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python - swig pass list of tuples into C++ function

问题描述:

I'm trying to learn SWIG, trying to compare it with other wrappers for C++ in python. One of the functions I want to write is something like this:

obj = MyObj()

obj.add([(1,2,), (3,4.0,), (5,"six","string",)])

add needs to take a list of tuples, that are either size 2 or 3 and not all uniform type (because, you know, Python). What is the easiest way to do this in SWIG (ultimately I want this code to call obj.add_int(1, 2), obj.add_double(3, 4.0), on the actual C++ object).

网友答案:

If it were me doing this in SWIG I'd try to write the least amount of weird extra code possible. So my initial approach would be to write some Python code to handle the heterogeneous list and figure out which add_TYPE to call for each entry in the list.

As an example:

%module test

%{
#include <iostream>
#include <limits>
%}

%include <std_string.i>

%inline %{
  struct MyObj {
    void add_double(unsigned a, const double& b, const double& c=std::numeric_limits<double>::quiet_NaN()) {
      std::cout << "add_double(): " << a << ", " << b << ", " << c << "\n";
    }

    void add_int(unsigned a, int b, int c=~0) {
      std::cout << "add_int(): " << a << ", " << b << ", " << c << "\n";
    }

    void add_string(unsigned a, const std::string& b, const std::string& c="") {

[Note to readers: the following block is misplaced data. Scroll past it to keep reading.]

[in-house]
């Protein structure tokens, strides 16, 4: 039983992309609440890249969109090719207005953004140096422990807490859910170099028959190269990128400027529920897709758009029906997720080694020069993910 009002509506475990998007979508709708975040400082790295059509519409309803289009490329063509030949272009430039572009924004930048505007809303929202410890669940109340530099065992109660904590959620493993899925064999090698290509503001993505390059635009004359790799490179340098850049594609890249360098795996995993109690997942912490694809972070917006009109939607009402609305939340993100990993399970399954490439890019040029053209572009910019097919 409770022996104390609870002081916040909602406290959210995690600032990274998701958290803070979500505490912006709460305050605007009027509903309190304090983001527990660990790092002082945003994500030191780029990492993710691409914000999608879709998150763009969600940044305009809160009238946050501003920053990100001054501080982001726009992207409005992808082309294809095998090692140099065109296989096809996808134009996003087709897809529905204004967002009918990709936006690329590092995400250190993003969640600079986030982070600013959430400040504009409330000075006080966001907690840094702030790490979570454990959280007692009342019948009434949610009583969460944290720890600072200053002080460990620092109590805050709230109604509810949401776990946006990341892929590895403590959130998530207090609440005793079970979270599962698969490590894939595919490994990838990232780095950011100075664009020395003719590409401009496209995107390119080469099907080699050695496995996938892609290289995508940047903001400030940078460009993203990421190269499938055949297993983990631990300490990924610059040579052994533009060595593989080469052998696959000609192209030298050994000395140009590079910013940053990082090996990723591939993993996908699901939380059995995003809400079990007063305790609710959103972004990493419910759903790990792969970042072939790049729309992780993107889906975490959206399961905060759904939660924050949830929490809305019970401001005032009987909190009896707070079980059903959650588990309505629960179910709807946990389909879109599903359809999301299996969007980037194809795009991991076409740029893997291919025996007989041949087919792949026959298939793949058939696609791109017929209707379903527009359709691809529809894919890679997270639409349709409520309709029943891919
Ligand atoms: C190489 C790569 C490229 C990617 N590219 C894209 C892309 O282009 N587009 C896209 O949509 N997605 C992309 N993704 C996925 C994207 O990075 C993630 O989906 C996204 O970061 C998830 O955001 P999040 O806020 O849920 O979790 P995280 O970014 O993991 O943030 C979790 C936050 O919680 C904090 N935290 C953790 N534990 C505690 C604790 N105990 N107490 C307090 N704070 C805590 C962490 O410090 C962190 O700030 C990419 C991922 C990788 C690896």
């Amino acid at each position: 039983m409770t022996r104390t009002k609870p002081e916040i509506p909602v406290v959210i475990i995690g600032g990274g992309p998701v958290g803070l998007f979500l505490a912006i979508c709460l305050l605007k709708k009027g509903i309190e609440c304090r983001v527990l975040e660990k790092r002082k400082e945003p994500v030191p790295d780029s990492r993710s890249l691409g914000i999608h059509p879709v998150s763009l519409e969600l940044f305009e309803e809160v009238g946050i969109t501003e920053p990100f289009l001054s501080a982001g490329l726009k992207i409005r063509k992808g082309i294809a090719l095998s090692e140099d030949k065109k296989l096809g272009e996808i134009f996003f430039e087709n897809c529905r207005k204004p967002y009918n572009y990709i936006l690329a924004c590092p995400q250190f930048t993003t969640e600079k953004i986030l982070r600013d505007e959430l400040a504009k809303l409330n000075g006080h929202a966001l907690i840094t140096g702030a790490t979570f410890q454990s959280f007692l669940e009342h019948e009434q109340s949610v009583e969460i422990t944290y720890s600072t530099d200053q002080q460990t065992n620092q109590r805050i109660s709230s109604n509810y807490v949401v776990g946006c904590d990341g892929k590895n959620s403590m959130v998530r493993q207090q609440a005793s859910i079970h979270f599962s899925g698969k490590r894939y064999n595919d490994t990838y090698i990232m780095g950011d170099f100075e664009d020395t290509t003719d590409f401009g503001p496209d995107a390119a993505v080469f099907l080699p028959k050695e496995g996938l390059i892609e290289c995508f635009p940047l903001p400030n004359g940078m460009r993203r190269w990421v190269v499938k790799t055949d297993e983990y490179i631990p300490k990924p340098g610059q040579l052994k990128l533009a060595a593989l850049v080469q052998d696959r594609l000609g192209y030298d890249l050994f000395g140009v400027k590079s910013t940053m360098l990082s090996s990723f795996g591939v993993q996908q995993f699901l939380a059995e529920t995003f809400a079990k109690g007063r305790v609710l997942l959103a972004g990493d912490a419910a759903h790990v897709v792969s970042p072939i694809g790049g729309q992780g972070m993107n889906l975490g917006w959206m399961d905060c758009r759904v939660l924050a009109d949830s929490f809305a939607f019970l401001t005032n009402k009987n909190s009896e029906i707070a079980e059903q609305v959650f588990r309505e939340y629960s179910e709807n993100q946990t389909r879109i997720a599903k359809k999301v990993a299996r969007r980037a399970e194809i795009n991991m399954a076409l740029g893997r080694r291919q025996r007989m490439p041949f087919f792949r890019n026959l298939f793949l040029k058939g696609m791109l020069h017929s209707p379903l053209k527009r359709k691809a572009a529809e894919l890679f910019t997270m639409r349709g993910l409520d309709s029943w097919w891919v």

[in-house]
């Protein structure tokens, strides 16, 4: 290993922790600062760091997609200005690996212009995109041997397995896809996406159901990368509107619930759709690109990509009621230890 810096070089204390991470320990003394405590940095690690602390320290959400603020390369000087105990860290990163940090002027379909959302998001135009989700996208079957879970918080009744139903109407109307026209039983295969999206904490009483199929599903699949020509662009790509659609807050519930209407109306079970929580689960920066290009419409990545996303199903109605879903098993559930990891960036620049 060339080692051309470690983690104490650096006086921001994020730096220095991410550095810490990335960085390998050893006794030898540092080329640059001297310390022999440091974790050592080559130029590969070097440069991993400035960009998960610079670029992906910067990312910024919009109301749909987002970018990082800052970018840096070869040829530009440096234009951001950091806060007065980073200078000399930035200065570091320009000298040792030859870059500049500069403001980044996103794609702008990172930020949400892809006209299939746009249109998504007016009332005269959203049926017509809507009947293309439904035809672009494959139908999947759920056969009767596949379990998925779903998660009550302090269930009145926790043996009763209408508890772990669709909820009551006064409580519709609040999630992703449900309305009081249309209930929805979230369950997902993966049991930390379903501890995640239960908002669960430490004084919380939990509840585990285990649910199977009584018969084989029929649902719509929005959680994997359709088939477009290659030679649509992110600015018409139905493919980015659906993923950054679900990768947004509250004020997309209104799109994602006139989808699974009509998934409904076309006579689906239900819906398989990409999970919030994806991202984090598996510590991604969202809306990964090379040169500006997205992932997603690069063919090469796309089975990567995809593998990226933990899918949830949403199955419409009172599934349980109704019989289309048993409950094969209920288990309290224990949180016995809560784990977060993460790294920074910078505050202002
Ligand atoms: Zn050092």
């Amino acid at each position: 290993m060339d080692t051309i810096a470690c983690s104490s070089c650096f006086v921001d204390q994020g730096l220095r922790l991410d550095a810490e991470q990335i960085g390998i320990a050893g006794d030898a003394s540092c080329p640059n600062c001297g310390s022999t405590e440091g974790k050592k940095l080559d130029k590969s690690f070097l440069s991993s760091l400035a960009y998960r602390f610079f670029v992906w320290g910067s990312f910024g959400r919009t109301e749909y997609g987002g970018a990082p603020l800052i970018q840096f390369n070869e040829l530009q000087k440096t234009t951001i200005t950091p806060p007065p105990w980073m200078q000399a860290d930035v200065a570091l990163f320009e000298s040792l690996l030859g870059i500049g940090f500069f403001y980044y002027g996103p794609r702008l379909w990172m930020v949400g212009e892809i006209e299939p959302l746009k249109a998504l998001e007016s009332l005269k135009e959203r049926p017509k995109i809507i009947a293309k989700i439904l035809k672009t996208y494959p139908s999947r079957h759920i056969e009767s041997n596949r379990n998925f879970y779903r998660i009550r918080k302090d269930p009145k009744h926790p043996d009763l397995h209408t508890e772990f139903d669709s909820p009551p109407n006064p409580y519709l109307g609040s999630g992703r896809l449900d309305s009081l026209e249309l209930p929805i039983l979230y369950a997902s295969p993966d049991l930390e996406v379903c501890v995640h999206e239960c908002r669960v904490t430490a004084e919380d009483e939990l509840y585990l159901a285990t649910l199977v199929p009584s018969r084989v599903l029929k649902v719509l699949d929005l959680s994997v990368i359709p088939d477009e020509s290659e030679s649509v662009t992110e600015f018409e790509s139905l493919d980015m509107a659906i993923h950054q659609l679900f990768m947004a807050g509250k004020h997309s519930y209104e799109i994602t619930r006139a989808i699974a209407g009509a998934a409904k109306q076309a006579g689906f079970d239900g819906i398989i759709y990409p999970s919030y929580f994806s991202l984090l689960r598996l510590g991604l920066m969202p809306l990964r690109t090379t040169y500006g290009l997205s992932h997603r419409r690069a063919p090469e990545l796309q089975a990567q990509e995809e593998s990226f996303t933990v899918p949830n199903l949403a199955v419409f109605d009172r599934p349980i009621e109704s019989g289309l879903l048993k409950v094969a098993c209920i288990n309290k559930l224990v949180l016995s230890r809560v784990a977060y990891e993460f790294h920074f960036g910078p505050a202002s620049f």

std::cout << "add_string(): " << a << ", " << b << ", " << c << "\n";
    }
  };
%}

%pythoncode %{
def obj_add(self, items):
  tries = (self.add_int, self.add_double, self.add_string)

  for args in items:
    for method in tries:
      good = False
      try:
        method(*args)
      except NotImplementedError:
        pass # Just pick a different version
      else:
        good = True
        break

    if not good: raise TypeError('No matches')

MyObj.add = obj_add
%}

For convenience of a demo I declared, defined and wrapped all of MyObj in the one %inline directive. You might have slight variations on this, e.g. overloads instead of default arguments to distinguish the two/three arg versions probably makes a lot of sense and would 'just work' with SWIG also.

The magic of add is written entirely in Python using good old fashioned ducktyping. Being plain Python all the usual approaches to this that you might want to take are open - iterating over the list and using try to handle failures until one works was my choice. (Obviously the order you try them in matters - if double comes before int then you'll never pick int over double).

This was sufficient to let me run:

from test import *

obj = MyObj()
obj.add([(1,2,), (3,4.0,), (5,"six","string",)])

print('Done')

Once I had compiled it with:

swig -py3 -c++ -python -Wall test.i
g++ -Wall -Wextra test_wrap.cxx -I/usr/include/python3.4/ -lpython3.4m -shared -o _test.so

And the result was as expected:

add_int(): 1, 2, -1
add_double(): 3, 4, nan
add_string(): 5, six, string
Done

You could have solved this in quite a few other ways, the most obvious other choice being to write add directly using lots of Python C API calls (PyFloat_Check, PyInt_Check etc.) but that seems like a lot of effort to write harder to maintain code when we could just rely on existing SWIG behaviour.

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